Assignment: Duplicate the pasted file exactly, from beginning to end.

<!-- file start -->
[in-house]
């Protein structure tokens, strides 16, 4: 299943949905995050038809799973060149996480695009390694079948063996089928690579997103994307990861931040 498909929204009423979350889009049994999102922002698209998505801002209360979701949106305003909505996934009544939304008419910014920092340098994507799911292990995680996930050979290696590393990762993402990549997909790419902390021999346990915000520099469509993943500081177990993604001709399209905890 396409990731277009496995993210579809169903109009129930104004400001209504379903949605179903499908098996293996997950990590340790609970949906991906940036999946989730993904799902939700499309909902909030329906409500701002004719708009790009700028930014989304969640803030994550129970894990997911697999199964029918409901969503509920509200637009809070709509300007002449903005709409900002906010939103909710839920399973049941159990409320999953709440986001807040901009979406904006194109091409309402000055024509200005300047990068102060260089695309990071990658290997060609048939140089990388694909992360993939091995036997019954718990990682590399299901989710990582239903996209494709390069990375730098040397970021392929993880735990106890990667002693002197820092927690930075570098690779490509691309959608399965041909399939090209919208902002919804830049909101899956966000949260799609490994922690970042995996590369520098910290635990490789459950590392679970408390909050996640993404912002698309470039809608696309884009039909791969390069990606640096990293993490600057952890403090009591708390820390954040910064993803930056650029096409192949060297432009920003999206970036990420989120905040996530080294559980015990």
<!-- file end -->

[in-house]
């Protein structure tokens, strides 16, 4: 299943949905995050038809799973060149996480695009390694079948063996089928690579997103994307990861931040 498909929204009423979350889009049994999102922002698209998505801002209360979701949106305003909505996934009544939304008419910014920092340098994507799911292990995680996930050979290696590393990762993402990549997909790419902390021999346990915000520099469509993943500081177990993604001709399209905890 396409990731277009496995993210579809169903109009129930104004400001209504379903949605179903499908098996293996997950990590340790609970949906991906940036999946989730993904799902939700499309909902909030329906409500701002004719708009790009700028930014989304969640803030994550129970894990997911697999199964029918409901969503509920509200637009809070709509300007002449903005709409900002906010939103909710839920399973049941159990409320999953709440986001807040901009979406904006194109091409309402000055024509200005300047990068102060260089695309990071990658290997060609048939140089990388694909992360993939091995036997019954718990990682590399299901989710990582239903996209494709390069990375730098040397970021392929993880735990106890990667002693002197820092927690930075570098690779490509691309959608399965041909399939090209919208902002919804830049909101899956966000949260799609490994922690970042995996590369520098910290635990490789459950590392679970408390909050996640993404912002698309470039809608696309884009039909791969390069990606640096990293993490600057952890403090009591708390820390954040910064993803930056650029096409192949060297432009920003999206970036990420989120905040996530080294559980015990």